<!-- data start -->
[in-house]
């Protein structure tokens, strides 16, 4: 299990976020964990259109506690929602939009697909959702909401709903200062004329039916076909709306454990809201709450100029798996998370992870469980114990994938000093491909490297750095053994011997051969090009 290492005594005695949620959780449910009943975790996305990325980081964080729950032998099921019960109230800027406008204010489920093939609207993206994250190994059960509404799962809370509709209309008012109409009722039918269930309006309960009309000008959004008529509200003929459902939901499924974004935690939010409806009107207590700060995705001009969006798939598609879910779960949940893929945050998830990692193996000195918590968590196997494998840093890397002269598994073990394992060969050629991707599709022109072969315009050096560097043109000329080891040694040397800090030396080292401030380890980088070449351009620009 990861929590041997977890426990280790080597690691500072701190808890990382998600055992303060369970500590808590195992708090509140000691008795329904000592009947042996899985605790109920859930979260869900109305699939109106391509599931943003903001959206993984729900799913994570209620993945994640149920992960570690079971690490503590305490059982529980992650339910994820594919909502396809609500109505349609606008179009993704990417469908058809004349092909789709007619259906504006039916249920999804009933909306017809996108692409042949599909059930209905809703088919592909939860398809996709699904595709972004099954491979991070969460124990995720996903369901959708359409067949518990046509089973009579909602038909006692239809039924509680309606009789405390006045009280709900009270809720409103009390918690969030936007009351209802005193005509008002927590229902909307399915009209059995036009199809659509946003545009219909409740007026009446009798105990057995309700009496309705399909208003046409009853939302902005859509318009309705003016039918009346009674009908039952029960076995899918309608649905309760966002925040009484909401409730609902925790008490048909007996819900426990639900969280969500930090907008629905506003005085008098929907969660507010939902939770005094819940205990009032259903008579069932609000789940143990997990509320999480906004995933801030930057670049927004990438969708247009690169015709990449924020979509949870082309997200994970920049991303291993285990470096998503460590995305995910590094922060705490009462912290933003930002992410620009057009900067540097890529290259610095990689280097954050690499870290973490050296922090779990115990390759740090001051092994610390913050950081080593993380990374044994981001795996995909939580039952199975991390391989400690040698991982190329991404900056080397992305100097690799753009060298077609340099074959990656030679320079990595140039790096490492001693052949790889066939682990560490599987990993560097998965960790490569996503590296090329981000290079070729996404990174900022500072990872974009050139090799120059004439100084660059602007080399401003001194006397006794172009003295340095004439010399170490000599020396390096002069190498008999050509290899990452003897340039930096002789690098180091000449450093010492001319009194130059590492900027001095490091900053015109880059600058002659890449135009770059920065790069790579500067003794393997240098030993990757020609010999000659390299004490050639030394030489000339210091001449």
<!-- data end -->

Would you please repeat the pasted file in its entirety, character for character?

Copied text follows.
[in-house]
């Protein structure tokens, strides 16, 4: 299990976020964990259109506690929602939009697909959702909401709903200062004329039916076909709306454990809201709450100029798996998370992870469980114990994938000093491909490297750095053994011997051969090009 290492005594005695949620959780449910009943975790996305990325980081964080729950032998099921019960109230800027406008204010489920093939609207993206994250190994059960509404799962809370509709209309008012109409009722039918269930309006309960009309000008959004008529509200003929459902939901499924974004935690939010409806009107207590700060995705001009969006798939598609879910779960949940893929945050998830990692193996000195918590968590196997494998840093890397002269598994073990394992060969050629991707599709022109072969315009050096560097043109000329080891040694040397800090030396080292401030380890980088070449351009620009 990861929590041997977890426990280790080597690691500072701190808890990382998600055992303060369970500590808590195992708090509140000691008795329904000592009947042996899985605790109920859930979260869900109305699939109106391509599931943003903001959206993984729900799913994570209620993945994640149920992960570690079971690490503590305490059982529980992650339910994820594919909502396809609500109505349609606008179009993704990417469908058809004349092909789709007619259906504006039916249920999804009933909306017809996108692409042949599909059930209905809703088919592909939860398809996709699904595709972004099954491979991070969460124990995720996903369901959708359409067949518990046509089973009579909602038909006692239809039924509680309606009789405390006045009280709900009270809720409103009390918690969030936007009351209802005193005509008002927590229902909307399915009209059995036009199809659509946003545009219909409740007026009446009798105990057995309700009496309705399909208003046409009853939302902005859509318009309705003016039918009346009674009908039952029960076995899918309608649905309760966002925040009484909401409730609902925790008490048909007996819900426990639900969280969500930090907008629905506003005085008098929907969660507010939902939770005094819940205990009032259903008579069932609000789940143990997990509320999480906004995933801030930057670049927004990438969708247009690169015709990449924020979509949870082309997200994970920049991303291993285990470096998503460590995305995910590094922060705490009462912290933003930002992410620009057009900067540097890529290259610095990689280097954050690499870290973490050296922090779990115990390759740090001051092994610390913050950081080593993380990374044994981001795996995909939580039952199975991390391989400690040698991982190329991404900056080397992305100097690799753009060298077609340099074959990656030679320079990595140039790096490492001693052949790889066939682990560490599987990993560097998965960790490569996503590296090329981000290079070729996404990174900022500072990872974009050139090799120059004439100084660059602007080399401003001194006397006794172009003295340095004439010399170490000599020396390096002069190498008999050509290899990452003897340039930096002789690098180091000449450093010492001319009194130059590492900027001095490091900053015109880059600058002659890449135009770059920065790069790579500067003794393997240098030993990757020609010999000659390299004490050639030394030489000339210091001449």